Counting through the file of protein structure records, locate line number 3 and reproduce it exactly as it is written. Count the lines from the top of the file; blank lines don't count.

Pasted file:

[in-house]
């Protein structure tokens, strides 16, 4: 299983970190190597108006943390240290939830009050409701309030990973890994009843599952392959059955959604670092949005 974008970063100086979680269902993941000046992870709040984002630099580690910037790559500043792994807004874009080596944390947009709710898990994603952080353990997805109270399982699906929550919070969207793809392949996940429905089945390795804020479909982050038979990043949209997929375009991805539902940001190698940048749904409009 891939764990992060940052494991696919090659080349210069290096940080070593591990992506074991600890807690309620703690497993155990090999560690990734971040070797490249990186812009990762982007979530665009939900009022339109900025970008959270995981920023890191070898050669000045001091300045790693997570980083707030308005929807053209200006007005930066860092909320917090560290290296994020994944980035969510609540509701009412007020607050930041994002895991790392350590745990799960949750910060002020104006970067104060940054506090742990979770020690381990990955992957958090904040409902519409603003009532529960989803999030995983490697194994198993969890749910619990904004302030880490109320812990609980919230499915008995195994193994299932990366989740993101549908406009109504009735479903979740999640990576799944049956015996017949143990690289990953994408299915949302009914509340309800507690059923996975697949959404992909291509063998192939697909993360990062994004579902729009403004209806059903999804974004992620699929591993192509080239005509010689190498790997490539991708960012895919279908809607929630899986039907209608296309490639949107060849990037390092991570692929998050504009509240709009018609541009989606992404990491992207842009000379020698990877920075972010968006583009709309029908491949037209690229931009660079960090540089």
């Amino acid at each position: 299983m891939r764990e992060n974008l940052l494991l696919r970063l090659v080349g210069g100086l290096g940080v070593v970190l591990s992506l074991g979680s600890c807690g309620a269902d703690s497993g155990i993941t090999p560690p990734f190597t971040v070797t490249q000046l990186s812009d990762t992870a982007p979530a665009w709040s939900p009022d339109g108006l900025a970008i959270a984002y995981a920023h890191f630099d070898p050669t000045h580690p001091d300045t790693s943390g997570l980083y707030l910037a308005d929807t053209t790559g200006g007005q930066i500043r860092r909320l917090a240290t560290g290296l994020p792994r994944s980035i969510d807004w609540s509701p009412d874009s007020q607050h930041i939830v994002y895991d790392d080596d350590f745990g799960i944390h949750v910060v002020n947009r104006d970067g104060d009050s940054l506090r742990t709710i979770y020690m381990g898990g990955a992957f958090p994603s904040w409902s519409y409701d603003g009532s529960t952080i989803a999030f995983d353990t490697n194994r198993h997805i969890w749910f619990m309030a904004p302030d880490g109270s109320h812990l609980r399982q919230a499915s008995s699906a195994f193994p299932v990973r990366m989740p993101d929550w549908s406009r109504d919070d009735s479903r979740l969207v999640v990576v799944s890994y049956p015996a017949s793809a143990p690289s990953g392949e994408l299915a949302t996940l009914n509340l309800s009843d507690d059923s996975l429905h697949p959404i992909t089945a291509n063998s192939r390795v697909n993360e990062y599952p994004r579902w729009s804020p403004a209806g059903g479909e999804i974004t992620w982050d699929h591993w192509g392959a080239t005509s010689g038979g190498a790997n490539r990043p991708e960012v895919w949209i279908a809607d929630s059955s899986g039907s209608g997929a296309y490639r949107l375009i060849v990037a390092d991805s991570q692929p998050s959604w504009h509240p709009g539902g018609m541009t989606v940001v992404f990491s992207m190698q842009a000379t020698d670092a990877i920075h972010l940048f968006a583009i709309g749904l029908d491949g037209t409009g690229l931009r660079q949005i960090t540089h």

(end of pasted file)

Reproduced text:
């Amino acid at each position: 299983m891939r764990e992060n974008l940052l494991l696919r970063l090659v080349g210069g100086l290096g940080v070593v970190l591990s992506l074991g979680s600890c807690g309620a269902d703690s497993g155990i993941t090999p560690p990734f190597t971040v070797t490249q000046l990186s812009d990762t992870a982007p979530a665009w709040s939900p009022d339109g108006l900025a970008i959270a984002y995981a920023h890191f630099d070898p050669t000045h580690p001091d300045t790693s943390g997570l980083y707030l910037a308005d929807t053209t790559g200006g007005q930066i500043r860092r909320l917090a240290t560290g290296l994020p792994r994944s980035i969510d807004w609540s509701p009412d874009s007020q607050h930041i939830v994002y895991d790392d080596d350590f745990g799960i944390h949750v910060v002020n947009r104006d970067g104060d009050s940054l506090r742990t709710i979770y020690m381990g898990g990955a992957f958090p994603s904040w409902s519409y409701d603003g009532s529960t952080i989803a999030f995983d353990t490697n194994r198993h997805i969890w749910f619990m309030a904004p302030d880490g109270s109320h812990l609980r399982q919230a499915s008995s699906a195994f193994p299932v990973r990366m989740p993101d929550w549908s406009r109504d919070d009735s479903r979740l969207v999640v990576v799944s890994y049956p015996a017949s793809a143990p690289s990953g392949e994408l299915a949302t996940l009914n509340l309800s009843d507690d059923s996975l429905h697949p959404i992909t089945a291509n063998s192939r390795v697909n993360e990062y599952p994004r579902w729009s804020p403004a209806g059903g479909e999804i974004t992620w982050d699929h591993w192509g392959a080239t005509s010689g038979g190498a790997n490539r990043p991708e960012v895919w949209i279908a809607d929630s059955s899986g039907s209608g997929a296309y490639r949107l375009i060849v990037a390092d991805s991570q692929p998050s959604w504009h509240p709009g539902g018609m541009t989606v940001v992404f990491s992207m190698q842009a000379t020698d670092a990877i920075h972010l940048f968006a583009i709309g749904l029908d491949g037209t409009g690229l931009r660079q949005i960090t540089h």